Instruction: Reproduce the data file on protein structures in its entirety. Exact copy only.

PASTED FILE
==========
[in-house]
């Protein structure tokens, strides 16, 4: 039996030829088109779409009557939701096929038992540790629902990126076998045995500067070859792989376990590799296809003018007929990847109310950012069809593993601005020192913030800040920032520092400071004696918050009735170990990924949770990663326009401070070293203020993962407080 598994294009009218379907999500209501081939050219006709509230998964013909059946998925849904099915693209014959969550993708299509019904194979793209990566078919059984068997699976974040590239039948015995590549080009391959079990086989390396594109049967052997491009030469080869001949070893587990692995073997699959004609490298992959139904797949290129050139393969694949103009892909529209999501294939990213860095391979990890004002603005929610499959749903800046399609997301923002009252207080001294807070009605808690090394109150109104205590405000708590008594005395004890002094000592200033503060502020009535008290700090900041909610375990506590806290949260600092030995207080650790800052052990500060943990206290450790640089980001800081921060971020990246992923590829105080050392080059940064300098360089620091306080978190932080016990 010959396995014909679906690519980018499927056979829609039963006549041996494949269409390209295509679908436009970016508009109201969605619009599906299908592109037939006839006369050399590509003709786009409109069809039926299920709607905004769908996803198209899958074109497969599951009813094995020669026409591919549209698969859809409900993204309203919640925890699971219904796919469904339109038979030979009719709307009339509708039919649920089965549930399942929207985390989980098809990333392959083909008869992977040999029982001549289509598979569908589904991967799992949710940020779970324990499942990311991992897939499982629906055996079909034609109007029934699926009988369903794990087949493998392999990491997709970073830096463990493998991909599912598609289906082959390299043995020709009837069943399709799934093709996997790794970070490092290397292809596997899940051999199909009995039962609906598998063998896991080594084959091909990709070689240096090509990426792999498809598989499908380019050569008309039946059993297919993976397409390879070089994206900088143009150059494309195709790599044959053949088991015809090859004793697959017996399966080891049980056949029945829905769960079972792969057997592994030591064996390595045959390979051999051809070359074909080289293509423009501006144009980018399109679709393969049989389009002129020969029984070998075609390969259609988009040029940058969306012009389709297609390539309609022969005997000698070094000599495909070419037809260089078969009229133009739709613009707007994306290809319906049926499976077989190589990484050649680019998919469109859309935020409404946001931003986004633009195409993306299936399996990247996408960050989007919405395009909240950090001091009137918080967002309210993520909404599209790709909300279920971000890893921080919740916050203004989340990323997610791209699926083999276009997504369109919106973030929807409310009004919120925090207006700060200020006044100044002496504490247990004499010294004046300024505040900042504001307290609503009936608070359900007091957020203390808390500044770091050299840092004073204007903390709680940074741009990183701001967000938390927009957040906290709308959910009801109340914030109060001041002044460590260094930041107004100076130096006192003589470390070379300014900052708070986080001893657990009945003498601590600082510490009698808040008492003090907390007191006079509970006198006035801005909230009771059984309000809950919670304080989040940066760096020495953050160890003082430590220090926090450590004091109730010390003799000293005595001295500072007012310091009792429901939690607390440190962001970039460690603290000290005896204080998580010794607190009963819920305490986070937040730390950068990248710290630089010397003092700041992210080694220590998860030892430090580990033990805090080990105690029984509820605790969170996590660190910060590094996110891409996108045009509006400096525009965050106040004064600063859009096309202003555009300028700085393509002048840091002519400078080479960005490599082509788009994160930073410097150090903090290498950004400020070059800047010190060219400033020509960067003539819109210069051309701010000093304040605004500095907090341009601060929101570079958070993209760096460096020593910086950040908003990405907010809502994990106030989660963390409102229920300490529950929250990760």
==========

[in-house]
């Protein structure tokens, strides 16, 4: 039996030829088109779409009557939701096929038992540790629902990126076998045995500067070859792989376990590799296809003018007929990847109310950012069809593993601005020192913030800040920032520092400071004696918050009735170990990924949770990663326009401070070293203020993962407080 598994294009009218379907999500209501081939050219006709509230998964013909059946998925849904099915693209014959969550993708299509019904194979793209990566078919059984068997699976974040590239039948015995590549080009391959079990086989390396594109049967052997491009030469080869001949070893587990692995073997699959004609490298992959139904797949290129050139393969694949103009892909529209999501294939990213860095391979990890004002603005929610499959749903800046399609997301923002009252207080001294807070009605808690090394109150109104205590405000708590008594005395004890002094000592200033503060502020009535008290700090900041909610375990506590806290949260600092030995207080650790800052052990500060943990206290450790640089980001800081921060971020990246992923590829105080050392080059940064300098360089620091306080978190932080016990 010959396995014909679906690519980018499927056979829609039963006549041996494949269409390209295509679908436009970016508009109201969605619009599906299908592109037939006839006369050399590509003709786009409109069809039926299920709607905004769908996803198209899958074109497969599951009813094995020669026409591919549209698969859809409900993204309203919640925890699971219904796919469904339109038979030979009719709307009339509708039919649920089965549930399942929207985390989980098809990333392959083909008869992977040999029982001549289509598979569908589904991967799992949710940020779970324990499942990311991992897939499982629906055996079909034609109007029934699926009988369903794990087949493998392999990491997709970073830096463990493998991909599912598609289906082959390299043995020709009837069943399709799934093709996997790794970070490092290397292809596997899940051999199909009995039962609906598998063998896991080594084959091909990709070689240096090509990426792999498809598989499908380019050569008309039946059993297919993976397409390879070089994206900088143009150059494309195709790599044959053949088991015809090859004793697959017996399966080891049980056949029945829905769960079972792969057997592994030591064996390595045959390979051999051809070359074909080289293509423009501006144009980018399109679709393969049989389009002129020969029984070998075609390969259609988009040029940058969306012009389709297609390539309609022969005997000698070094000599495909070419037809260089078969009229133009739709613009707007994306290809319906049926499976077989190589990484050649680019998919469109859309935020409404946001931003986004633009195409993306299936399996990247996408960050989007919405395009909240950090001091009137918080967002309210993520909404599209790709909300279920971000890893921080919740916050203004989340990323997610791209699926083999276009997504369109919106973030929807409310009004919120925090207006700060200020006044100044002496504490247990004499010294004046300024505040900042504001307290609503009936608070359900007091957020203390808390500044770091050299840092004073204007903390709680940074741009990183701001967000938390927009957040906290709308959910009801109340914030109060001041002044460590260094930041107004100076130096006192003589470390070379300014900052708070986080001893657990009945003498601590600082510490009698808040008492003090907390007191006079509970006198006035801005909230009771059984309000809950919670304080989040940066760096020495953050160890003082430590220090926090450590004091109730010390003799000293005595001295500072007012310091009792429901939690607390440190962001970039460690603290000290005896204080998580010794607190009963819920305490986070937040730390950068990248710290630089010397003092700041992210080694220590998860030892430090580990033990805090080990105690029984509820605790969170996590660190910060590094996110891409996108045009509006400096525009965050106040004064600063859009096309202003555009300028700085393509002048840091002519400078080479960005490599082509788009994160930073410097150090903090290498950004400020070059800047010190060219400033020509960067003539819109210069051309701010000093304040605004500095907090341009601060929101570079958070993209760096460096020593910086950040908003990405907010809502994990106030989660963390409102229920300490529950929250990760």